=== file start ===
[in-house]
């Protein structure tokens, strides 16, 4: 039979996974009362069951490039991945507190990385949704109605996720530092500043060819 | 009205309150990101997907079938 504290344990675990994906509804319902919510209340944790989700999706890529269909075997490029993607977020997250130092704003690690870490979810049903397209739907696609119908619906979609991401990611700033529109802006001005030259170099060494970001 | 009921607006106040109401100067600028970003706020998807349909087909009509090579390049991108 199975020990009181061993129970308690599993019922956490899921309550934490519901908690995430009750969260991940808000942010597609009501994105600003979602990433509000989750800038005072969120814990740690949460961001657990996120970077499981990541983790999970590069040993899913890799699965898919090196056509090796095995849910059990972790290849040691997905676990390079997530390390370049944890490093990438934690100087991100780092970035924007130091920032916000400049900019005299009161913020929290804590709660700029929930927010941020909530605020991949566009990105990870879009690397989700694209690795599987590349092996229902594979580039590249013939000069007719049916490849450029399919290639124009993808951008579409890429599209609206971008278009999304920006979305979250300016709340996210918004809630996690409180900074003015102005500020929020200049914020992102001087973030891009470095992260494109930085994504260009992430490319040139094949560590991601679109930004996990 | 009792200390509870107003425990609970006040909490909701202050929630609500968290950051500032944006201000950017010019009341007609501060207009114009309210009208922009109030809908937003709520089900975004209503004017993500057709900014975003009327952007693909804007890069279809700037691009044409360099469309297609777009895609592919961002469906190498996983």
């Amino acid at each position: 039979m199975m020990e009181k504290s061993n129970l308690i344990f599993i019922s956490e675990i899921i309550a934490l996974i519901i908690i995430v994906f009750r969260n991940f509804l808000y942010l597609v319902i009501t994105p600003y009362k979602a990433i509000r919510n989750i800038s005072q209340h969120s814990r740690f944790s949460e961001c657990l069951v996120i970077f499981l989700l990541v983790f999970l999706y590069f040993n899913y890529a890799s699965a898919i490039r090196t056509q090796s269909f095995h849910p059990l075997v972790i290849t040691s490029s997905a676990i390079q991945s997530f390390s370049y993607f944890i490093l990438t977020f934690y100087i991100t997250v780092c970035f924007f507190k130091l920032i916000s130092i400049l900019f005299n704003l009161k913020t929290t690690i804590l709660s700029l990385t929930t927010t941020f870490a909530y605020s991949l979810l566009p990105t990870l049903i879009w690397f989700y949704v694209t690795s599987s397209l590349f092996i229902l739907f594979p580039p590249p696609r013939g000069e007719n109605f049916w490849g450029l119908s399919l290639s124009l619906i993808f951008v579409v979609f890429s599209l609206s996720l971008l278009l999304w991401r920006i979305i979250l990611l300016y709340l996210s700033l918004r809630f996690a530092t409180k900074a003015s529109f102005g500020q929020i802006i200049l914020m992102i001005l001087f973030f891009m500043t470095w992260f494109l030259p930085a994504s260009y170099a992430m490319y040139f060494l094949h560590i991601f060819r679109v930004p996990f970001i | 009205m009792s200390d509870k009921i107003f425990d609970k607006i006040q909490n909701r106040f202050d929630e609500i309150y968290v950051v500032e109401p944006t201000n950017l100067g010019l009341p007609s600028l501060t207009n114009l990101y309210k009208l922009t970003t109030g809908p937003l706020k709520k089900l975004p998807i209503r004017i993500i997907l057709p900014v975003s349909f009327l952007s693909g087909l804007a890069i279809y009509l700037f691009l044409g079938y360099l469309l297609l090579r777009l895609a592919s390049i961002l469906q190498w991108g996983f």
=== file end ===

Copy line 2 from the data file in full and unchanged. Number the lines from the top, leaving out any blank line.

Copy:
């Protein structure tokens, strides 16, 4: 039979996974009362069951490039991945507190990385949704109605996720530092500043060819 | 009205309150990101997907079938 504290344990675990994906509804319902919510209340944790989700999706890529269909075997490029993607977020997250130092704003690690870490979810049903397209739907696609119908619906979609991401990611700033529109802006001005030259170099060494970001 | 009921607006106040109401100067600028970003706020998807349909087909009509090579390049991108 199975020990009181061993129970308690599993019922956490899921309550934490519901908690995430009750969260991940808000942010597609009501994105600003979602990433509000989750800038005072969120814990740690949460961001657990996120970077499981990541983790999970590069040993899913890799699965898919090196056509090796095995849910059990972790290849040691997905676990390079997530390390370049944890490093990438934690100087991100780092970035924007130091920032916000400049900019005299009161913020929290804590709660700029929930927010941020909530605020991949566009990105990870879009690397989700694209690795599987590349092996229902594979580039590249013939000069007719049916490849450029399919290639124009993808951008579409890429599209609206971008278009999304920006979305979250300016709340996210918004809630996690409180900074003015102005500020929020200049914020992102001087973030891009470095992260494109930085994504260009992430490319040139094949560590991601679109930004996990 | 009792200390509870107003425990609970006040909490909701202050929630609500968290950051500032944006201000950017010019009341007609501060207009114009309210009208922009109030809908937003709520089900975004209503004017993500057709900014975003009327952007693909804007890069279809700037691009044409360099469309297609777009895609592919961002469906190498996983």